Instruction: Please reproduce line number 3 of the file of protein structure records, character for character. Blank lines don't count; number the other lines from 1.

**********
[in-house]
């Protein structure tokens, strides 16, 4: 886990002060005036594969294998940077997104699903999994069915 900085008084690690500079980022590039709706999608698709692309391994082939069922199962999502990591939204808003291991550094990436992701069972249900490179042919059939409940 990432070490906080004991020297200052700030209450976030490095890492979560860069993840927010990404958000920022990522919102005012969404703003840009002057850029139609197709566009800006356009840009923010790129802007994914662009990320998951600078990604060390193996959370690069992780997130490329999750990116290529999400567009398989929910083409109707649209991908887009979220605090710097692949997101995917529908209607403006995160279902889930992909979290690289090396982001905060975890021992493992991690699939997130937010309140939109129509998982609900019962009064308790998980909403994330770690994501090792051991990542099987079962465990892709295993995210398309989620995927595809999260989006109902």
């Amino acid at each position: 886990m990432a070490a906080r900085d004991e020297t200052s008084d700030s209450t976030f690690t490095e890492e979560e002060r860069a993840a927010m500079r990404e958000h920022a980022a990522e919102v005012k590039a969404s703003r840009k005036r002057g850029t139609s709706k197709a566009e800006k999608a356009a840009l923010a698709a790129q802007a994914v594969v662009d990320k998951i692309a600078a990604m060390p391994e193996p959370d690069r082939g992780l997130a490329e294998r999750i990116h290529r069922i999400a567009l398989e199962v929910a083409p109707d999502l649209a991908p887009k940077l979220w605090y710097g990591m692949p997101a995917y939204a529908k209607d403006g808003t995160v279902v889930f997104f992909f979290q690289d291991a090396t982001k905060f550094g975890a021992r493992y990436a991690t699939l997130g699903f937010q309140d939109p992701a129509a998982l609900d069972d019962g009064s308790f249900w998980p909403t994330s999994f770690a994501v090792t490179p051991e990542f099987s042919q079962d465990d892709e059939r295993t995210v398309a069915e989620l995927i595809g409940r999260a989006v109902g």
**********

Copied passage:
């Amino acid at each position: 886990m990432a070490a906080r900085d004991e020297t200052s008084d700030s209450t976030f690690t490095e890492e979560e002060r860069a993840a927010m500079r990404e958000h920022a980022a990522e919102v005012k590039a969404s703003r840009k005036r002057g850029t139609s709706k197709a566009e800006k999608a356009a840009l923010a698709a790129q802007a994914v594969v662009d990320k998951i692309a600078a990604m060390p391994e193996p959370d690069r082939g992780l997130a490329e294998r999750i990116h290529r069922i999400a567009l398989e199962v929910a083409p109707d999502l649209a991908p887009k940077l979220w605090y710097g990591m692949p997101a995917y939204a529908k209607d403006g808003t995160v279902v889930f997104f992909f979290q690289d291991a090396t982001k905060f550094g975890a021992r493992y990436a991690t699939l997130g699903f937010q309140d939109p992701a129509a998982l609900d069972d019962g009064s308790f249900w998980p909403t994330s999994f770690a994501v090792t490179p051991e990542f099987s042919q079962d465990d892709e059939r295993t995210v398309a069915e989620l995927i595809g409940r999260a989006v109902g």